I have heard of Moore’s Law before and what is really interesting now is how that relates to the reality of atomic computing. I don’t know much at all about this and frankly to research it is to take time away from things I already do know I need, but having watched the Atomic Animation video and heard the developers there talking about where we are going with processing at the atomic level, there must be a limit. There just physically must be a limit!
The rest of the information is constrained by the same issue I talked about above, in that while it’s interesting, I just feel far away from really needing to learn about it deeply at this point. The only time I really catch up with hardware standards is when I am building a new PC and that is not often at all.
They are everywhere!
I don’t think I really appreciated just how prolific computer hardware is in our modern day lives. I say modern, but I remember the Furby toy the first time around! When the presentation began and was talking about the desktop PC and the laptop and so on, I thought yes, I can see all this coming. But, when considering tablets, smartphones, wearable technology, embedded systems, VR and the multiple flavours of all of those things, I suddenly realised just how far we have come. I still think that VR and AR have yet to show their best hand and I think that once the technology is more portable it will change the way we learn, interact, and relax. I hope that’s a good thing… There was nothing here to take me off the path that I have already decided on, although it was interesting none the less.
We better operate…
A very good friend of mine says that you can’t consider yourself a coder until you can write a driver in C. While I’m not sure that he is entirely accurate in that belief, I know what he is really saying. I think he means that it’s one thing to understand that words go in string variables and it’s quite another to have enough knowledge about how computer hardware and its operating system works to be able to control one with the other. While I understand what an operating system is in enough detail to explain it to the Wife, I don’t know how to do much more with it than that. I think that’s an error on my part and upon some thought, something that I would like to sort out. I think that the next stop there then is Pluralsight to see about an operating systems course or material along that line. I never really considered that before watching this presentation but, there is so much that I don’t know.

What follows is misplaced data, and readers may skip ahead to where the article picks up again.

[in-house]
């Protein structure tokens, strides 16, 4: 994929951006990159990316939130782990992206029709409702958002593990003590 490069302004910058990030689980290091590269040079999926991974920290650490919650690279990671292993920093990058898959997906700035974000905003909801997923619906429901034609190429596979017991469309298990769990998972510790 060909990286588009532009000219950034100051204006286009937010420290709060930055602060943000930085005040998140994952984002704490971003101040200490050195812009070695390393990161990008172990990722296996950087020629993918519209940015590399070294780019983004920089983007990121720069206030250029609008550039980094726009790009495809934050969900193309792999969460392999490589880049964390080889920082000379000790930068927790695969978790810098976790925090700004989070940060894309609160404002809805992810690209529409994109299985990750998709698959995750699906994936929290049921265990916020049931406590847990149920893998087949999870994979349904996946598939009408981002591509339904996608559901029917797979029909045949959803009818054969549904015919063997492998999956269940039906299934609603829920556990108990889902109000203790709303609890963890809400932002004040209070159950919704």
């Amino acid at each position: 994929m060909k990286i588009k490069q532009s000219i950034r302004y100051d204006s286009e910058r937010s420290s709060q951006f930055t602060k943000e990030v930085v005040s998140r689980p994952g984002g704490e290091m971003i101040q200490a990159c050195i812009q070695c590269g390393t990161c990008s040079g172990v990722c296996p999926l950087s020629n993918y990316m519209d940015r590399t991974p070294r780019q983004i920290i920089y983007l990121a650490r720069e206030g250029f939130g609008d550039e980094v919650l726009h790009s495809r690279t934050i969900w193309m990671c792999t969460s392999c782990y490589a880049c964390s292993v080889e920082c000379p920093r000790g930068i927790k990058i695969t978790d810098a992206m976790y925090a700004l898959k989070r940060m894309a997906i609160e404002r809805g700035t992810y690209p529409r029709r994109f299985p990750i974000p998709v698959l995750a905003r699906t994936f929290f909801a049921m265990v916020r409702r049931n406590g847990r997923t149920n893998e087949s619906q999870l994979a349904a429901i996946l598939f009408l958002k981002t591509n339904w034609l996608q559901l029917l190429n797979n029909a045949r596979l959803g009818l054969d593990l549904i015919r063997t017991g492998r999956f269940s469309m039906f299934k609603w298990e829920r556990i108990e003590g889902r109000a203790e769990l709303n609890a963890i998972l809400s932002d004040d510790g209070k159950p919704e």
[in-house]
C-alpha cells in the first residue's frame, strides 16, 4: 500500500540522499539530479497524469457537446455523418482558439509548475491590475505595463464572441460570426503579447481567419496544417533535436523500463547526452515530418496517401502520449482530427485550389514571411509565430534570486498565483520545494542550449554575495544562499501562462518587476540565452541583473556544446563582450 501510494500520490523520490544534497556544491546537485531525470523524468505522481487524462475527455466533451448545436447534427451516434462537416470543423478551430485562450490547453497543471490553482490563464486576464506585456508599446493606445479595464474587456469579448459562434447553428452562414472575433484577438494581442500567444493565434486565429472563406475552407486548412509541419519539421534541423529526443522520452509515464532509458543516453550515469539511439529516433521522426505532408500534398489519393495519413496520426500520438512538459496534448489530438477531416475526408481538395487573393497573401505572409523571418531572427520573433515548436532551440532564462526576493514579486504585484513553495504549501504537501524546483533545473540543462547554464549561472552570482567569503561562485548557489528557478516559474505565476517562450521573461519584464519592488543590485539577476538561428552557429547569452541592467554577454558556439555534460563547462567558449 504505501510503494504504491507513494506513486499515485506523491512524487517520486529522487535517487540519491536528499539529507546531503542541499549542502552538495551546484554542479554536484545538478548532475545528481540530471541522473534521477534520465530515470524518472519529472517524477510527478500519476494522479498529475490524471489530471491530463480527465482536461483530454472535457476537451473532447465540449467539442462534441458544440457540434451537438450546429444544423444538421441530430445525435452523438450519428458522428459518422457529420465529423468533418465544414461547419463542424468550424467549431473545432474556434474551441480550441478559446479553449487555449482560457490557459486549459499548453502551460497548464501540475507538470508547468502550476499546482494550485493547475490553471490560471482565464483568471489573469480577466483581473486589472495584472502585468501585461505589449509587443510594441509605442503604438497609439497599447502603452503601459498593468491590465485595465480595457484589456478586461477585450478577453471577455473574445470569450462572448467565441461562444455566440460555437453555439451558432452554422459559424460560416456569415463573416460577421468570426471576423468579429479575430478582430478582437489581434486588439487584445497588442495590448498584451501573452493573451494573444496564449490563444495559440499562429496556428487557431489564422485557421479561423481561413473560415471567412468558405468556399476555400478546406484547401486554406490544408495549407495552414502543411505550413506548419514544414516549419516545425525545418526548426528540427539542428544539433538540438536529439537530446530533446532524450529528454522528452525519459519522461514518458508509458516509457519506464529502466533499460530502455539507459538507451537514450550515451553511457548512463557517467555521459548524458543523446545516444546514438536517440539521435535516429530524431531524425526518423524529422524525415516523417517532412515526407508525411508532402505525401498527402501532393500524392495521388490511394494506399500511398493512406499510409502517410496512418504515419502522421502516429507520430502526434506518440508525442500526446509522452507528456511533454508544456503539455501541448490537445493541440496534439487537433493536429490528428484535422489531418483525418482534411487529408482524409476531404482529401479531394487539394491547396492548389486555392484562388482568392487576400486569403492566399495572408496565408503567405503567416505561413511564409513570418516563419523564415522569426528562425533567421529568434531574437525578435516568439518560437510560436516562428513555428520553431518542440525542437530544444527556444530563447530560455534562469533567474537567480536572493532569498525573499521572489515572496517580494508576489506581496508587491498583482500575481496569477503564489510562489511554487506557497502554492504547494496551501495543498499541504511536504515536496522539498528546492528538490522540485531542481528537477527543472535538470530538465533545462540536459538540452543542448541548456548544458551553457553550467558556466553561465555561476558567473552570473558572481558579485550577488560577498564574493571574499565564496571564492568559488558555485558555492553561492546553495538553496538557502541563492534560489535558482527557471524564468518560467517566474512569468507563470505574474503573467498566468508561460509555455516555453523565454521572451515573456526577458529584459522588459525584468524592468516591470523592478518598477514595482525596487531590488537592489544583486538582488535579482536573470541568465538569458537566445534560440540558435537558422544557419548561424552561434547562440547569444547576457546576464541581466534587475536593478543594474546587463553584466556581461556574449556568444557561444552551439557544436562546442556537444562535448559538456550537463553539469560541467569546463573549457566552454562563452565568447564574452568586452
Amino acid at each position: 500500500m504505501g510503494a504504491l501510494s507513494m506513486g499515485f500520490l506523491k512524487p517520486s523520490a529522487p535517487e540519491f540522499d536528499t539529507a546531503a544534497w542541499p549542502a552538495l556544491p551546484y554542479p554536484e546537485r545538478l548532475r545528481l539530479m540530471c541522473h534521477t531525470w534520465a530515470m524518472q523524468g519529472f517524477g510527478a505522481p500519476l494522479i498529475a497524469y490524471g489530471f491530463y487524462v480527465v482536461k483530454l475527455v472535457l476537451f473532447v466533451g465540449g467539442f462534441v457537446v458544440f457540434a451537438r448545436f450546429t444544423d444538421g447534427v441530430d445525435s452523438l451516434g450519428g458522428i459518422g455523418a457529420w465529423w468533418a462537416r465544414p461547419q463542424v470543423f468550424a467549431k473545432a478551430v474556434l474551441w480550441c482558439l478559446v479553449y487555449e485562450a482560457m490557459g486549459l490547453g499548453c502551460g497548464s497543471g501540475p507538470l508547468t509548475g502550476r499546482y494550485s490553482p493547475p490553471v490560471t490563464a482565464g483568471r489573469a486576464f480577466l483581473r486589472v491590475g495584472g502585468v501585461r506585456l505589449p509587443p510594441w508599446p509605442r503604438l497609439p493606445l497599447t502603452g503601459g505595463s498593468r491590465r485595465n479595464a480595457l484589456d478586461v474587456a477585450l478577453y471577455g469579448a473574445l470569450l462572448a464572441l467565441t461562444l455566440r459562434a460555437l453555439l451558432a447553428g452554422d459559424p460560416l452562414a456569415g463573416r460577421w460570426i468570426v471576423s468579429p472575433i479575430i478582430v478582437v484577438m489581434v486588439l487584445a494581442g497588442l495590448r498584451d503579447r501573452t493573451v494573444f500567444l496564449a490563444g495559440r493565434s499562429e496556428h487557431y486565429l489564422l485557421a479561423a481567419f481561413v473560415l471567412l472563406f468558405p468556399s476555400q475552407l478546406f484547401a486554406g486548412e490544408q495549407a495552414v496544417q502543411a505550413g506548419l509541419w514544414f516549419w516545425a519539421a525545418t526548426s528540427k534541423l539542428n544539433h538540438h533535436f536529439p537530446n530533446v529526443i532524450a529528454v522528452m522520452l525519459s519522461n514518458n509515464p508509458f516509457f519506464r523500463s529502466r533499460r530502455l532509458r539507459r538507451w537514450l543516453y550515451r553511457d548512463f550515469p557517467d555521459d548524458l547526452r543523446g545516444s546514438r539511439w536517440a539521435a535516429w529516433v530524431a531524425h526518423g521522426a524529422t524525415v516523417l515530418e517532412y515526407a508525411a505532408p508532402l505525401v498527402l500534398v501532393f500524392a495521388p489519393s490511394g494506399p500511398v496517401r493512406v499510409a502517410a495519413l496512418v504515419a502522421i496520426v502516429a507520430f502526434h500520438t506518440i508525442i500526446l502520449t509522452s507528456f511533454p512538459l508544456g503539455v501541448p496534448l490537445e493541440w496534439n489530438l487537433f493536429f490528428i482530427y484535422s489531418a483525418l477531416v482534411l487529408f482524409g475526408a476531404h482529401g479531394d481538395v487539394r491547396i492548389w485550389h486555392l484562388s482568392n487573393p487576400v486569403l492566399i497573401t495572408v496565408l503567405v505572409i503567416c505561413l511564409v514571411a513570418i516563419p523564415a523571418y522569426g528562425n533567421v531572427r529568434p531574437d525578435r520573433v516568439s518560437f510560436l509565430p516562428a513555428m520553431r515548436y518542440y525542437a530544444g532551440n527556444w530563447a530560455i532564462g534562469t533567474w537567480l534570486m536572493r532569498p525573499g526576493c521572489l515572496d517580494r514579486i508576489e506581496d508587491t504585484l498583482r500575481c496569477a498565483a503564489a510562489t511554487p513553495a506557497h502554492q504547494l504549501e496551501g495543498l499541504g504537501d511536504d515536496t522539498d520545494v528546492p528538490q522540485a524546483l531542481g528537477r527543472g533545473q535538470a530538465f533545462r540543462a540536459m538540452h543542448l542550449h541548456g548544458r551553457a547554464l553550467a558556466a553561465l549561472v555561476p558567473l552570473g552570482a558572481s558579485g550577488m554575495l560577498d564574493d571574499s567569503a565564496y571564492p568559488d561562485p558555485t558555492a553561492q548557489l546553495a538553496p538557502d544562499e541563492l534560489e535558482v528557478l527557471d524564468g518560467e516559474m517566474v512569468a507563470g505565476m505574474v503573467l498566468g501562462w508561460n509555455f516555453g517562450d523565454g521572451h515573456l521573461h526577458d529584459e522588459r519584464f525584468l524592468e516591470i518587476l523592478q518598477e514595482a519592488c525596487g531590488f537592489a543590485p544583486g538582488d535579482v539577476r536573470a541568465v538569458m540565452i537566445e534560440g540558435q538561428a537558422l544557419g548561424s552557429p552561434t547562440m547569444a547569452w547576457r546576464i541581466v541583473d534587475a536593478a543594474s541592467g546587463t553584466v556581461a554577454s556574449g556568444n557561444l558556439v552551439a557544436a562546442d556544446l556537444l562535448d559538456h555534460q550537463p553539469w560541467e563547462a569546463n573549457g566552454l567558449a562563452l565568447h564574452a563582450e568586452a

Ah, I think that this is my foot in the door then. So, frameworks are the ‘highest level of abstraction’. Or (now that I have read that back) is that exactly the opposite to what I think I need to do? I think that maybe a mix of both looking at a framework and taking a short course on operating systems would give me a better connection to how these things work under the bonnet. Unity is already on the hit list of things I want to learn, so to find out during the video that it’s based on a framework called Mono puts that high on the list also. I have recorded these things that I have identified and will be looking to make them into SMART goals shortly.
Coming back to this material, Git is very high on my list of things to understand, experiment with and utilise in my own practice. We have already completed the Game Jam task and my disappointing outcome in which I lost my Unreal project served to highlight my lack of version control habits. I feel now that I need to put on my big boy pants and get with the program. The version-controlled program. I have at this time, set up an account with Git, downloaded and installed the software, downloaded and set up LFS and also the GUI, Git Desktop. I am pretty confident that I have Serial Link under version control now on a private repository. I listened to Al and set up and ‘development’ branch for the work that I am doing and I have made a couple of commits to that branch. It seems straight forward enough and I think like most things, once I have used it a while I will relax into it. I think that the best thing I could do from here is set up the Hostage Rescue project again and try to rebuild it as a testing ground for version control. Intentionally breaking something and then rolling the project back would be a good exercise for me and I’m still kind of nervous about what to do should things go all wobbly while developing.